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Any of you who have read any of my recent reviews will be aware that where I work we have in excess of 20 computers working. That of course means we also have in excess of 20 monitors. They all work 24hrs a day 7 days a week and are used continuously. So with that in mind it is a good test of how robust the equipment we use is. When you consider that the ones we are using have been in situation since 2000 then they really do have a good life span.
We have a varied selection of monitors and have 6 of the Compaq P1210 model. OK when you look at the thin LCD type monitors that are becoming more and more common, you might ask why are we still using these, and why will we probably continue to use these for a long time to come. Well the answer is simple; they just keep going and going, not unlike the rabbit in the Duracell adverts.
We use them with a variety of programs, some of which are used solely by our company. These can be on for hours at a time and they may have the same image on the screen yet there is not a hint of anything being burnt onto the screen. So the result is we have always enjoyed a crisp and clear display. The colour output of this monitor is great, it really does not matter whether it is word processing, email, internet, presentation packages, moving or still images, the end result is always the same; a well focused and
Those of you thinking of all nice modern thin, light monitors. Let me tell you this is a beast it is huge, yes it has it does have a flatish (Compaq call it virtually flat, they say it eliminates reflections and glare to reduce eyestrain and yes is does), squarish display. It also has a very large back; it is nearly as deep as it is wide. Although I am not one to give you a review stuffed full of technical bits, to help you understand just how big this is, you need the following, the screen is 22” (corner to corner). The dimensions are approx 20” wide, 20” high and 19” deep (not for a small work desk). I will add the weight it drops in at a very impressive 66lbs.
I am surprised that the swivel foot/stand that it sits on supports it so well. Whilst mentioning the foot, it not only supports the monitor well, but it enables the monitor to be swivelled without any fuss, tilting it up or down can also be achieved although this takes slightly more effort, having said that I have not heard it creek or groan when being moved, this is in contrast to some monitors I have used in the past. I would say the disadvantage with the weight is moving it into position and making sure it is not on a flimsy workstation. The plus is it stays put, and any adjustments you make stay put.
When you look at this monitor you see it is the usual buff/creamy colour of most computers, Compaq call it Opal. Looking from the front just below the screen are 6 buttons the furthest to the right and the only one with a little green led is the power on/off button (yes it does go on stand by when the pc is switched off). The button on the left is marked signal A/B above the button, I will tell you more about that further along this review. Below the button it is marked OSD OFF (this turns off the menu screen). In between these are the other four buttons, from left to right down direction arrow button, right direction arrow button, minus button and plus button. All of these are used to change the settings when working through the menu. Contrast, brightness, colour, degauss etc. I have to say they are very simple to operate, the navigation system is picked up in minutes.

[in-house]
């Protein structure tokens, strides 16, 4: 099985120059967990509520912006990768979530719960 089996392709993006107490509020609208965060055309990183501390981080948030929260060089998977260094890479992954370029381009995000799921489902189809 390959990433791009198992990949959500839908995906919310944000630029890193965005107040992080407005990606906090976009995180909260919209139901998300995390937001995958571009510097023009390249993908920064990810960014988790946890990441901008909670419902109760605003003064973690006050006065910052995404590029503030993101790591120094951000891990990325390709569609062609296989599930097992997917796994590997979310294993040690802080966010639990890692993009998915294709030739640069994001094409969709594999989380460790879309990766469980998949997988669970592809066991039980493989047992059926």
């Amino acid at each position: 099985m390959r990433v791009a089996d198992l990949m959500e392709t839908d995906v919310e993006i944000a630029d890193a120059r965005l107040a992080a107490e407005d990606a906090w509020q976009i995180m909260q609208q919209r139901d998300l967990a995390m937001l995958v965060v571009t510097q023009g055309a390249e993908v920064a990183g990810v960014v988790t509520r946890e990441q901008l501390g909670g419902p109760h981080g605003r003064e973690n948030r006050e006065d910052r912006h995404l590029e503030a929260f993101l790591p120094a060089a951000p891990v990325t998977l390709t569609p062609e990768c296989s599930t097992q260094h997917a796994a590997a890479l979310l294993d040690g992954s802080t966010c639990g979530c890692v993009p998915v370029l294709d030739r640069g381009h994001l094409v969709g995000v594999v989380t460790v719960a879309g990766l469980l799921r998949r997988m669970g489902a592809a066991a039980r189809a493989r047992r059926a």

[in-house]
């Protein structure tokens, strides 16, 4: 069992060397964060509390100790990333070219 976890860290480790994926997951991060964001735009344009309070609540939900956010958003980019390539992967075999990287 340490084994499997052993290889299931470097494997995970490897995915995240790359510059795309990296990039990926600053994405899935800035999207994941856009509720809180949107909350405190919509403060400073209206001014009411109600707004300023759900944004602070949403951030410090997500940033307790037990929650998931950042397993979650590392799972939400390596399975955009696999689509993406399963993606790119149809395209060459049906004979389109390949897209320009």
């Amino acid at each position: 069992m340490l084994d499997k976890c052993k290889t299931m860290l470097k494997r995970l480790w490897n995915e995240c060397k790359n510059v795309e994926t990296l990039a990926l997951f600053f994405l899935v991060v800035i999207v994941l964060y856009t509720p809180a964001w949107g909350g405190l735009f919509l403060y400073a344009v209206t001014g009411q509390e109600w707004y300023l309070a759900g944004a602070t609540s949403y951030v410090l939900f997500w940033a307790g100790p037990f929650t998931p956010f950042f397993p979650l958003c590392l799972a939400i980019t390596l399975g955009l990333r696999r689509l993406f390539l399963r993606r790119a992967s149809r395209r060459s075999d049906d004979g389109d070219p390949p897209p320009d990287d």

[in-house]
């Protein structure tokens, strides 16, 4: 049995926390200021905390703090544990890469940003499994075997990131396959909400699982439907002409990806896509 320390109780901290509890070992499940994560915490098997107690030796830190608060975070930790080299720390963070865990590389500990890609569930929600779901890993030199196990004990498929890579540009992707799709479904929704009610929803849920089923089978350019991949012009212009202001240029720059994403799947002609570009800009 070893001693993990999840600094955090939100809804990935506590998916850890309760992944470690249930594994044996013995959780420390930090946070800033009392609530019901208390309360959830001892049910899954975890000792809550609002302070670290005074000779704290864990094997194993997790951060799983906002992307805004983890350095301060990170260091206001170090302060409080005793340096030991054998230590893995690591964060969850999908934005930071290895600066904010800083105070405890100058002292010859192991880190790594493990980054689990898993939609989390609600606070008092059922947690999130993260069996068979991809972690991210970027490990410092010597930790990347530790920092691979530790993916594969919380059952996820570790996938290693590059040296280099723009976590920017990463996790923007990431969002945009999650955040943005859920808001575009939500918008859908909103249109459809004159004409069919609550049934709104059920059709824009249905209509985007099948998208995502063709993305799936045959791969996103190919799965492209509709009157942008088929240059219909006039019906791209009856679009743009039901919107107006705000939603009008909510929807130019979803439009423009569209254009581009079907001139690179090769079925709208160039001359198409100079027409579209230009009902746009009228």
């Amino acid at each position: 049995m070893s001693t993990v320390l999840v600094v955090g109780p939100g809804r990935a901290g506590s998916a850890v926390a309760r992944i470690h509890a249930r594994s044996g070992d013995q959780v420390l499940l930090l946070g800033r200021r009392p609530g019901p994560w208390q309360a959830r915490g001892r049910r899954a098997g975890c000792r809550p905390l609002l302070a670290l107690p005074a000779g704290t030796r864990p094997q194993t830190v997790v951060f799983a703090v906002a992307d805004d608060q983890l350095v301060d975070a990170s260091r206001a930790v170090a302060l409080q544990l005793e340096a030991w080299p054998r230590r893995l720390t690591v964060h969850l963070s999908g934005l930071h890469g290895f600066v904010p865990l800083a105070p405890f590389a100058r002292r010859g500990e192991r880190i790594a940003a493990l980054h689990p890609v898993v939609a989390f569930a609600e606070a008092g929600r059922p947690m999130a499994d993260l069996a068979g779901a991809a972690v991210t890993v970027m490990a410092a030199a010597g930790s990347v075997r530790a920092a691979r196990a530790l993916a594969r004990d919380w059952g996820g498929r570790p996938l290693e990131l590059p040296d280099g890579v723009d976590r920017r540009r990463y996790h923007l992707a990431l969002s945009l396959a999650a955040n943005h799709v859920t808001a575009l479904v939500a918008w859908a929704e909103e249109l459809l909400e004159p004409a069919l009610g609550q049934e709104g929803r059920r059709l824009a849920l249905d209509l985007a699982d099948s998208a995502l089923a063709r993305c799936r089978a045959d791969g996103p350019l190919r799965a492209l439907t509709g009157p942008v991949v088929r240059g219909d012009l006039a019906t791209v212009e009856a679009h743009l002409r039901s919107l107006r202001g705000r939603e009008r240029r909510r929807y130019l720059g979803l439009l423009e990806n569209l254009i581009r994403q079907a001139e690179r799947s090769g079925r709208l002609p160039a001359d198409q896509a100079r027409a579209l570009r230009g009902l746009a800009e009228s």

At the back of the monitor is the usual power socket, along with four smaller sockets (three look like usbs and one the sort that fits into a scanner or camera) I can only guess that these are or can be used for sending picture signals to the monitor, the reason guess is we simply don’t use them. Then there are two more sockets, the usual type that connect the monitor to the PC, this is where the A/B button comes into play as it selects the screen output from the chosen socket which coincidentally are also marked A and B.
At first I could not think of what practical use this A/B would be to anyone. I thought well two people could share one monitor. Well err no not really, people would not have two PC’s yet only the one monitor, reason one would be unable to work so why have the two PC’s. No there had to be a logical reason, I thought maybe one is a spare, no because that does not explain why you would have a signal A/B button on the front.
Well in the end I did come up with a practical reason, this was followed by a lot more ideas, I am sure that a lot of people could make even more reasons why the A/B could be handy. Mine is, as I said earlier in the review, we have a lot of programs running on different PC’s at the same time, some of these programs need to run in real time and have to be logged into, although we may only need to use them for reference. So with that in mind, we could have two PCs running and only use the one monitor, switching as and when we need to, space where we work is not an issue, but if it were then this could be a good move. Another use could be, thinking of the size of the screen, one of these monitors could be set up as a visual display unit, then DVD VHS type media could be streamed through it, just an idea.
Overall although old and heavy, it is reliable. Now these can be picked up second hand at a very cheap price, so for the office working on a budget these might just be a good solution.